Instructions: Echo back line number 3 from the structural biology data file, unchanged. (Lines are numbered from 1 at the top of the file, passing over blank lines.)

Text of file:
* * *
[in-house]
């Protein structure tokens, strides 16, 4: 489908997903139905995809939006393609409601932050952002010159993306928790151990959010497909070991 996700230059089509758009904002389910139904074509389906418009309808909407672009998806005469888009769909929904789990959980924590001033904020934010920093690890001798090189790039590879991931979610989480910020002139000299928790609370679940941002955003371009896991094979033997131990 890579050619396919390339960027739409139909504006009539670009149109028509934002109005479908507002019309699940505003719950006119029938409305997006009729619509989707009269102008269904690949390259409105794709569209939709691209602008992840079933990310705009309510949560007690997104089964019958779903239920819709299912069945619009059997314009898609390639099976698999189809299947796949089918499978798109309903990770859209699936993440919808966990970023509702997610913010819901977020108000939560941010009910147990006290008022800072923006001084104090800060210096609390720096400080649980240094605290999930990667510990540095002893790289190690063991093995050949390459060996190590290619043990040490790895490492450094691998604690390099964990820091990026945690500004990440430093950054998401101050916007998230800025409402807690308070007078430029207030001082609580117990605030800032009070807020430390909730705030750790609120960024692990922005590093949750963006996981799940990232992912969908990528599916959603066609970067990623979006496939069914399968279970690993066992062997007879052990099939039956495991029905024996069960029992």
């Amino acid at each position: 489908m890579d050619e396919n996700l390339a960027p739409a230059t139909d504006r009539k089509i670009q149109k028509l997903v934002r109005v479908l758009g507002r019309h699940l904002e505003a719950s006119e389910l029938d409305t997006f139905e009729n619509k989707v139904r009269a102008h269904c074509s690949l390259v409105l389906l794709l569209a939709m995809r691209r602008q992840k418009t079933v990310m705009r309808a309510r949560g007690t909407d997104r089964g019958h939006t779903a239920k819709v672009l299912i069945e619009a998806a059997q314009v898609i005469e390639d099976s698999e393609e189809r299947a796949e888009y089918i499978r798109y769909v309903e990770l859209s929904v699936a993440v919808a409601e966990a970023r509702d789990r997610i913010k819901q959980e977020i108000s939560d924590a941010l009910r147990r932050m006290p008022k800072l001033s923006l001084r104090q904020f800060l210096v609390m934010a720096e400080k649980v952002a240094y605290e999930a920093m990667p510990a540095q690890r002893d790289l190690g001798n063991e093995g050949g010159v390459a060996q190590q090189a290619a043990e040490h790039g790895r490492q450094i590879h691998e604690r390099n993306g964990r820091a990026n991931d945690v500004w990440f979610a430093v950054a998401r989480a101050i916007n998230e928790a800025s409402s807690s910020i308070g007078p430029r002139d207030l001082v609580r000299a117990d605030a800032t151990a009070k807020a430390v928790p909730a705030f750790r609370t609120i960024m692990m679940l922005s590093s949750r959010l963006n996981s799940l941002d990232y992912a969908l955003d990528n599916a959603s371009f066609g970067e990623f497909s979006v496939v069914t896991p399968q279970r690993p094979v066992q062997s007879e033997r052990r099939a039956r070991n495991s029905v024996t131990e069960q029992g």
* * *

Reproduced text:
């Amino acid at each position: 489908m890579d050619e396919n996700l390339a960027p739409a230059t139909d504006r009539k089509i670009q149109k028509l997903v934002r109005v479908l758009g507002r019309h699940l904002e505003a719950s006119e389910l029938d409305t997006f139905e009729n619509k989707v139904r009269a102008h269904c074509s690949l390259v409105l389906l794709l569209a939709m995809r691209r602008q992840k418009t079933v990310m705009r309808a309510r949560g007690t909407d997104r089964g019958h939006t779903a239920k819709v672009l299912i069945e619009a998806a059997q314009v898609i005469e390639d099976s698999e393609e189809r299947a796949e888009y089918i499978r798109y769909v309903e990770l859209s929904v699936a993440v919808a409601e966990a970023r509702d789990r997610i913010k819901q959980e977020i108000s939560d924590a941010l009910r147990r932050m006290p008022k800072l001033s923006l001084r104090q904020f800060l210096v609390m934010a720096e400080k649980v952002a240094y605290e999930a920093m990667p510990a540095q690890r002893d790289l190690g001798n063991e093995g050949g010159v390459a060996q190590q090189a290619a043990e040490h790039g790895r490492q450094i590879h691998e604690r390099n993306g964990r820091a990026n991931d945690v500004w990440f979610a430093v950054a998401r989480a101050i916007n998230e928790a800025s409402s807690s910020i308070g007078p430029r002139d207030l001082v609580r000299a117990d605030a800032t151990a009070k807020a430390v928790p909730a705030f750790r609370t609120i960024m692990m679940l922005s590093s949750r959010l963006n996981s799940l941002d990232y992912a969908l955003d990528n599916a959603s371009f066609g970067e990623f497909s979006v496939v069914t896991p399968q279970r690993p094979v066992q062997s007879e033997r052990r099939a039956r070991n495991s029905v024996t131990e069960q029992g």